Even with vaccine, coronavirus is here to stay


Midway staff

We may still have to wait until the end of 2021 before returning to conditions as before the pandemic, assuming an efficient distribution process, writes news editor Peter Pu.

Peter Pu, News Editor

After nine months and over 67 million cases worldwide, the world hopes every day for the coronavirus pandemic to finally come to an end. Pfizer and Moderna’s highly effective vaccines, which both rely on messenger RNA coding for a viral spike protein, provide long-awaited relief. 

However, we may be nowhere close to the end. As our knowledge of SARS-CoV-2 is still limited, we must remain disciplined with social distancing, mask-wearing and other practices and consider that the virus may continue to be a part of our lives in future years even with vaccines and better treatment. 

While the Pfizer and Moderna vaccines seem promising, it may take until mid-2021 for them to become widely available. We may still have to wait until the end of 2021 before returning to conditions as before the pandemic, assuming an efficient distribution process.

Even with effective vaccines on the horizon, it is unclear whether enough of the population is willing to get vaccinated. A recent Gallup poll found that only 58% of Americans would agree to get vaccinated. The government, along with health care professionals, clearly have a formidable task convincing the population that the current vaccines are safe and worth getting. It is essential that people trust in science and have confidence in researchers to prioritize safety rather than expediency. Unlike past pandemics, the current technology allows us to defeat or at least suppress pathogens, but without widespread vaccination modern tools present no use. 

The government along with other leaders have the responsibility to advocate for vaccination to promote widespread immunity. According to an article published by the New England Journal of Medicine, the end of the pandemic requires 5.6 billion people around the world to develop immunity either from contracting the virus or receiving vaccination. It is likely that the process will last beyond 2021 and may require to follow pandemic protocols of wearing masks and social distancing for longer than expected.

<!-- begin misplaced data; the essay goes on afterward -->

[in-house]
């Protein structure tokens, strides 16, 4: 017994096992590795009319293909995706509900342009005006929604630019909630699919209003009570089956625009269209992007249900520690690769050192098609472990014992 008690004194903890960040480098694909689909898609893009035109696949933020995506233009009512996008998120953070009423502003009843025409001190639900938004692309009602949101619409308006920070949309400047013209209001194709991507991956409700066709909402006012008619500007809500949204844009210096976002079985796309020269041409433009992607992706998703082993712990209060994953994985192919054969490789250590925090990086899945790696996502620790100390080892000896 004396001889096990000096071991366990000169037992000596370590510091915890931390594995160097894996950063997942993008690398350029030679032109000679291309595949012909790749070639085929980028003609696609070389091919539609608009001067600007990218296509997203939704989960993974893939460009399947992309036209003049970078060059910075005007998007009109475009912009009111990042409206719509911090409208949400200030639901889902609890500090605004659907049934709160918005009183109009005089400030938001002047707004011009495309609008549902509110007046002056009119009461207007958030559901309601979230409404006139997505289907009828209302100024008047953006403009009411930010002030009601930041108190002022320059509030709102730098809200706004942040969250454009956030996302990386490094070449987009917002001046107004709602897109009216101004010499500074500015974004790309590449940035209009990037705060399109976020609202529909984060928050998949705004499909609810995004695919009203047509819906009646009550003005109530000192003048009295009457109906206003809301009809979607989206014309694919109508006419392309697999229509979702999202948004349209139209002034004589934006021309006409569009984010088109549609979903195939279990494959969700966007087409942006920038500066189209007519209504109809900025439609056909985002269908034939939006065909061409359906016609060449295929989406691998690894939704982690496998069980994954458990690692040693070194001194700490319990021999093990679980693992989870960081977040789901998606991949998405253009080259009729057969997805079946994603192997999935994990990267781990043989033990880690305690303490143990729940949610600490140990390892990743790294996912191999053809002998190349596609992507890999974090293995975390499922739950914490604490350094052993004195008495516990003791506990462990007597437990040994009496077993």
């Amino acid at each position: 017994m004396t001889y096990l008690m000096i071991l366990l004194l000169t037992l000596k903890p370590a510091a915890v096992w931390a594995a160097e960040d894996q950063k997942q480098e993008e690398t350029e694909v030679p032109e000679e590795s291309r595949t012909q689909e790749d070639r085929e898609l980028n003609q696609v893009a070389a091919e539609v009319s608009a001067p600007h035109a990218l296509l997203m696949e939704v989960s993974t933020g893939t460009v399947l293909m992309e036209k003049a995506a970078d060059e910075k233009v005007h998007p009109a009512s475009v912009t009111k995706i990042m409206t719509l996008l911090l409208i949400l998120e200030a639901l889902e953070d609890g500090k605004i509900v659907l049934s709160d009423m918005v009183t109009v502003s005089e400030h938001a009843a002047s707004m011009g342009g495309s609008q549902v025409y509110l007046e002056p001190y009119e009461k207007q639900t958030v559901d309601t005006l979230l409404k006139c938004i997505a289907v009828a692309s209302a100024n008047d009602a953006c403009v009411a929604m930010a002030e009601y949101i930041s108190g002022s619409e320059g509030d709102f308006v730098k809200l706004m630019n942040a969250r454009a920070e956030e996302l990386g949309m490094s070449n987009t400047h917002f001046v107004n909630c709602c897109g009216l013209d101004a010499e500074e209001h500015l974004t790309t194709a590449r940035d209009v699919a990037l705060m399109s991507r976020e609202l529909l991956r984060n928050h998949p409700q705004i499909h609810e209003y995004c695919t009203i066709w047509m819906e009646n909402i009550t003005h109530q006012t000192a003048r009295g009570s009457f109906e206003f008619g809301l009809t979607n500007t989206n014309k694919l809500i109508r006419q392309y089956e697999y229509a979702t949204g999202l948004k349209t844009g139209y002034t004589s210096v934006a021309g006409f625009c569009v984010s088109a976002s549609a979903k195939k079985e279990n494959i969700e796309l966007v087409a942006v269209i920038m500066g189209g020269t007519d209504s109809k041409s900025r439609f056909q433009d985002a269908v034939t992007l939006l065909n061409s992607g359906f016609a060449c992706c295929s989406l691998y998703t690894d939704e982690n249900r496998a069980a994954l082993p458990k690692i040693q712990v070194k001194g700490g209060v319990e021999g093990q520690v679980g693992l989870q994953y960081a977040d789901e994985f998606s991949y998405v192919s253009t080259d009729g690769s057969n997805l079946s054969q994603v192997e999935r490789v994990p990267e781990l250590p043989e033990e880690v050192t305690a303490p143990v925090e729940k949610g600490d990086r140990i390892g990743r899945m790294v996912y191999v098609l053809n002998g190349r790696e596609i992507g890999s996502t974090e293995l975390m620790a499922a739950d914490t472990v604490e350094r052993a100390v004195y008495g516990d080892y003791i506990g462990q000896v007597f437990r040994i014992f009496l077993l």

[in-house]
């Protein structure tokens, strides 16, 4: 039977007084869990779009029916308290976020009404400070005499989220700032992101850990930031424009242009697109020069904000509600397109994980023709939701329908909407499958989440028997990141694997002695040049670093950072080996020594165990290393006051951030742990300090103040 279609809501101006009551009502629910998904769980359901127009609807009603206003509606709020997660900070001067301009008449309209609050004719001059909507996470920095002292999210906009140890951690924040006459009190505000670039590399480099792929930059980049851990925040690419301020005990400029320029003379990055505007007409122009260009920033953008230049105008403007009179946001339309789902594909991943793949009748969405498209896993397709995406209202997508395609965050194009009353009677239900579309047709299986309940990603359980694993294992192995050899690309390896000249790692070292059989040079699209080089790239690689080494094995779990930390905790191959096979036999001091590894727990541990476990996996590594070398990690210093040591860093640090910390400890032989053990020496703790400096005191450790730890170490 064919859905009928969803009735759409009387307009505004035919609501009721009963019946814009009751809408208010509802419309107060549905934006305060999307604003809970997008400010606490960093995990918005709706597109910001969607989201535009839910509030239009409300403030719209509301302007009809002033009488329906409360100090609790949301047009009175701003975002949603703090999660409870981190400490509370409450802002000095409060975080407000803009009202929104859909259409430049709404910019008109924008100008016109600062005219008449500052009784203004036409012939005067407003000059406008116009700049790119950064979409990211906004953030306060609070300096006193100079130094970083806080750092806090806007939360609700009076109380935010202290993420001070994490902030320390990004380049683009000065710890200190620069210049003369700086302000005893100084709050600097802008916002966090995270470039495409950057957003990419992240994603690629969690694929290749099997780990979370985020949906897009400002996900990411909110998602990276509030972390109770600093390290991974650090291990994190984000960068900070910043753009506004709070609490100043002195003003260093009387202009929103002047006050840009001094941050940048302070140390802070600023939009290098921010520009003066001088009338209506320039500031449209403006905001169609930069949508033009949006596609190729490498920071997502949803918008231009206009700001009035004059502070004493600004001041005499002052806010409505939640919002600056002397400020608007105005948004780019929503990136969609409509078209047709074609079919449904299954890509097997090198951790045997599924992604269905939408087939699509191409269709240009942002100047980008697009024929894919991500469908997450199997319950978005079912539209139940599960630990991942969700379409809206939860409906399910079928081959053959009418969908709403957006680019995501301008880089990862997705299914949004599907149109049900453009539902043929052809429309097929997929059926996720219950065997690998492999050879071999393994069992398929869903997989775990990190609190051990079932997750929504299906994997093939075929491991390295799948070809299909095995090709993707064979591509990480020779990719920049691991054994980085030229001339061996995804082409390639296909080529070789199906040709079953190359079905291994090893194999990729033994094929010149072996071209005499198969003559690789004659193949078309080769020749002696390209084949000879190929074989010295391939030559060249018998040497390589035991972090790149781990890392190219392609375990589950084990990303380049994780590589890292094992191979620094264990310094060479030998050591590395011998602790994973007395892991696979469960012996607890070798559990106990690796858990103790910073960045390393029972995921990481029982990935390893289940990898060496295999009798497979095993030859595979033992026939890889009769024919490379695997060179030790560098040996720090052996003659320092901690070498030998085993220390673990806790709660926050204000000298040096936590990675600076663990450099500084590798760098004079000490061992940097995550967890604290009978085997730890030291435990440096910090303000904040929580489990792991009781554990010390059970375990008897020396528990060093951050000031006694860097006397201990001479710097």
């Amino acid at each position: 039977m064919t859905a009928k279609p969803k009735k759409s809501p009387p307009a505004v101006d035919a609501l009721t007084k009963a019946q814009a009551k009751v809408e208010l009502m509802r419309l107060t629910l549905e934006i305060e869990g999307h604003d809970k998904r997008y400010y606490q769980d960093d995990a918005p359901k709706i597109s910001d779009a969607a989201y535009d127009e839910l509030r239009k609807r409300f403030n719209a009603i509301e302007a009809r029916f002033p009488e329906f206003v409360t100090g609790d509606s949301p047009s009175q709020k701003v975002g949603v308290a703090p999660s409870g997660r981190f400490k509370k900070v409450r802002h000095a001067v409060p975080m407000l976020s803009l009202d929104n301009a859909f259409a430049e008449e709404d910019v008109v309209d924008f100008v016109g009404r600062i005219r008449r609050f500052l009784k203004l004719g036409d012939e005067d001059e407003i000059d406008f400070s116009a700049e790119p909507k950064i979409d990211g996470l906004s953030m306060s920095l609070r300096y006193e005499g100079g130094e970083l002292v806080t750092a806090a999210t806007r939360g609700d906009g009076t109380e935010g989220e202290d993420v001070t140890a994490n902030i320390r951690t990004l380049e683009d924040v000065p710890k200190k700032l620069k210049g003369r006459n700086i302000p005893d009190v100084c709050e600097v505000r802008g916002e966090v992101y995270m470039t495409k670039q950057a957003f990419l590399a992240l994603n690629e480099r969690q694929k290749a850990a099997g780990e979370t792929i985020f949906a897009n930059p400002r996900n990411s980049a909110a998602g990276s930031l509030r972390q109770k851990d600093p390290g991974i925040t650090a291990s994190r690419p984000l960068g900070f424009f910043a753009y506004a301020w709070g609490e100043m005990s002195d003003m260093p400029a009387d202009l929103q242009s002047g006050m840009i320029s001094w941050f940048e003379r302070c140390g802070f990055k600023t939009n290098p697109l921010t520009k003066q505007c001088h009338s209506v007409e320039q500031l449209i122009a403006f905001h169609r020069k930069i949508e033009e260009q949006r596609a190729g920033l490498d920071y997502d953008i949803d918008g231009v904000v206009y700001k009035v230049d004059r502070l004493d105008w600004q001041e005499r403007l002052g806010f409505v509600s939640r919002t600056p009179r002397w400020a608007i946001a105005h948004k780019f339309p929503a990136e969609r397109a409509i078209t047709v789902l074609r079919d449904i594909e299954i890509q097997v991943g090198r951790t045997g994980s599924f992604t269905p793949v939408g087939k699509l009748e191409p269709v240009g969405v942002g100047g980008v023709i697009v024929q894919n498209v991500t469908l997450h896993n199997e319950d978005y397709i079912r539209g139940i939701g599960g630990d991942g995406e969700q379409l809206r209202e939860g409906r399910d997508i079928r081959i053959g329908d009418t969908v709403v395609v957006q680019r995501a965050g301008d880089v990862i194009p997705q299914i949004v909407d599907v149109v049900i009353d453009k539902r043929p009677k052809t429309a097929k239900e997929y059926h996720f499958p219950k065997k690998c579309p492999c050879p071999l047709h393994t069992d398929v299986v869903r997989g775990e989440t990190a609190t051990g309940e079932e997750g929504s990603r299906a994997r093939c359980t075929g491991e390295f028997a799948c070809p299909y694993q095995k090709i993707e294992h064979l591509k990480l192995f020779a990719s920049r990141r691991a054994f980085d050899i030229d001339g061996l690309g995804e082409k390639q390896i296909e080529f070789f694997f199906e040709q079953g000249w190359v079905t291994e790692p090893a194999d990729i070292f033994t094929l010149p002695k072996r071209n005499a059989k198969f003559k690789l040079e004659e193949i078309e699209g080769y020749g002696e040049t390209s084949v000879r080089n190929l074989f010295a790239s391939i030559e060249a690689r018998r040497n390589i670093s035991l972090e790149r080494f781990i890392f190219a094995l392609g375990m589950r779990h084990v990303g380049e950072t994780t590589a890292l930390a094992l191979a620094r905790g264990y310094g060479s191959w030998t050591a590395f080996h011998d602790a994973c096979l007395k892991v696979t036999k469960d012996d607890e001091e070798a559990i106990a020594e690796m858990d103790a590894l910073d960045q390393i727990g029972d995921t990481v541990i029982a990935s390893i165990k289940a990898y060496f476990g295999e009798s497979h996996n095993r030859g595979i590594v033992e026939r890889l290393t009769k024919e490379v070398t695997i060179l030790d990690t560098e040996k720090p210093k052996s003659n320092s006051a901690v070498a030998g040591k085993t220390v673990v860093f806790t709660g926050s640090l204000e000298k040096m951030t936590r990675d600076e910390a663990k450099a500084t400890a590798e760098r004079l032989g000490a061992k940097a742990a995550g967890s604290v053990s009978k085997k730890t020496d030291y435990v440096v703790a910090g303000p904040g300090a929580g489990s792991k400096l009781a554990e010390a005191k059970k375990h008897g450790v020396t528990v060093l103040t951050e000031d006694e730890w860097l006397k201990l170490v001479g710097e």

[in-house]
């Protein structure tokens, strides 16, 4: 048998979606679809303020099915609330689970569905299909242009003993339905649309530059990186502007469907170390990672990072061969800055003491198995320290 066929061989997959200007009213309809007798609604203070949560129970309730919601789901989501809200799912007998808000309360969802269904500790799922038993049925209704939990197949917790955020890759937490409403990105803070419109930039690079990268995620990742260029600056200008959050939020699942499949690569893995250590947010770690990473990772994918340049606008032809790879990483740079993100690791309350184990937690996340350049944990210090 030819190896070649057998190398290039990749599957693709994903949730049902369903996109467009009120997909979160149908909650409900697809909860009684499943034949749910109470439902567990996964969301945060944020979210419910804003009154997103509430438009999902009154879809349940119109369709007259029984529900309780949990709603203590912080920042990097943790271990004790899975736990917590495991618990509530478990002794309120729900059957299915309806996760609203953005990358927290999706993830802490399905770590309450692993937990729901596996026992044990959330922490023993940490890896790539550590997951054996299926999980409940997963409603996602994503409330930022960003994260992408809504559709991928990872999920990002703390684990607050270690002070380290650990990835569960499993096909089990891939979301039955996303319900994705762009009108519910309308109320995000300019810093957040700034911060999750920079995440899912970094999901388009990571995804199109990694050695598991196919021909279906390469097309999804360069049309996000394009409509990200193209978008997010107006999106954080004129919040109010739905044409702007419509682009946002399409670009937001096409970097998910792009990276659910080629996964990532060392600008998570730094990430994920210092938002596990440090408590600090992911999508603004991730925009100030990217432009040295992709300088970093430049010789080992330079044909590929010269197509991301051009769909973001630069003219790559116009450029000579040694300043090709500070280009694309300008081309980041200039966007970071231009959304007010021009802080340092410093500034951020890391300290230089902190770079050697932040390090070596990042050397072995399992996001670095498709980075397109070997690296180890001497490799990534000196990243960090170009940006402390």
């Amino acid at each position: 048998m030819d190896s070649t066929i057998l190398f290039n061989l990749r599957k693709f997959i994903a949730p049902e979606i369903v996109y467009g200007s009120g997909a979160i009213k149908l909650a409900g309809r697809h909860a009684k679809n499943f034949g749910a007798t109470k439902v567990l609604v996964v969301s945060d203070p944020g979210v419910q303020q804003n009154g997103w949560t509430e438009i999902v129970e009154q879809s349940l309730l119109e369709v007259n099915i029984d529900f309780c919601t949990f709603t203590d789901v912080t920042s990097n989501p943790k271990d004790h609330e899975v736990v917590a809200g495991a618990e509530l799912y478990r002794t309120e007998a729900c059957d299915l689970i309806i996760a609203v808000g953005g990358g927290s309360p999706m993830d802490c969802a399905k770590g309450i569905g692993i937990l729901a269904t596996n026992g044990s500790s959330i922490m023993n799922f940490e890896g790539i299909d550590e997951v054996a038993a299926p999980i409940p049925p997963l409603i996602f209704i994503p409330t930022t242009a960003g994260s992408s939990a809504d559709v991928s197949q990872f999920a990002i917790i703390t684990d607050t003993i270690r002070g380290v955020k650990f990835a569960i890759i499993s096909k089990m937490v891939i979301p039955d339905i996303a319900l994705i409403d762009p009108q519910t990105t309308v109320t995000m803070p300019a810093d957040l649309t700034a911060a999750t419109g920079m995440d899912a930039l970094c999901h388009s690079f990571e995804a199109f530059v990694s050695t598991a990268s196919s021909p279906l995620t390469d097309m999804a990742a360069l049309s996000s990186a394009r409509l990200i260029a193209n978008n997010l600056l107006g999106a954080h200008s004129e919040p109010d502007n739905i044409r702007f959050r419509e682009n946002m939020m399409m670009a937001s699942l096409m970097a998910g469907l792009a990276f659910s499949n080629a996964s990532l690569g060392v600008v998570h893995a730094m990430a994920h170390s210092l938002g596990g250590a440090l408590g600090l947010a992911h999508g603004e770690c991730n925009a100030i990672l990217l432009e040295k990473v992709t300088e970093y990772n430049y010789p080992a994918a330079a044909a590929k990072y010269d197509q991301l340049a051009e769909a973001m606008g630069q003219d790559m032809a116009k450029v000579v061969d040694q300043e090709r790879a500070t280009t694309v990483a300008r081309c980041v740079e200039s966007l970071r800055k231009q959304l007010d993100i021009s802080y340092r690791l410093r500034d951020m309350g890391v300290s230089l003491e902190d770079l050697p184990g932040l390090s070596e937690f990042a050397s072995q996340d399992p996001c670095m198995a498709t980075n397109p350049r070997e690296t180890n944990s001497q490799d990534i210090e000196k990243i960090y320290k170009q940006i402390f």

Because the duration of both natural and vaccine-induced immunity for the virus are unknown, the virus must be treated as a long-term health threat that we must simply live with until it becomes fully controlled. A study published in Science found that an immunity duration of 40 weeks may lead to outbreaks every year, and a longer duration of 100 weeks still leads to outbreaks every other year. A vaccine exists for influenza, but like the flu, SARS-CoV-2 may re-emerge every winter and demand new treatment methods. An article by the Yale School of Medicine notes that even with an effective vaccine, the risk of contracting SARS-CoV-2 may persist in future years. Only two diseases, smallpox and rinderpest, have been officially recognized as eradicated by the World Health Organization, and it is unlikely that SARS-CoV-2 will add to the list. 

While the future may seem gloomy, it is no reason to lose hope. 

We may never get used to it, but it is important to continue with practices such as social distancing, wearing masks and diligently washing our hands. These may be the only tangible acts we can do to limit the transmission of the virus. It seems reasonable that these practices will continue until at least the end of 2021, but ultimately, the rigor to which they are followed by us as a whole will determine how long they are necessary. 

A news feature published by Nature emphasizes that these practices are essential in limiting infections and may lead to smaller outbreaks when social distancing ends. 

This pandemic highlights a growing trend of new viruses. SARS-CoV-2 adds to the four influenza pandemics of the past century, and it is unclear whether the world will be ready for the next. Limiting the transmission of infectious diseases in the future may depend on better technology, early recognition of the risks and widespread cooperation with practices such wearing masks and social distancing.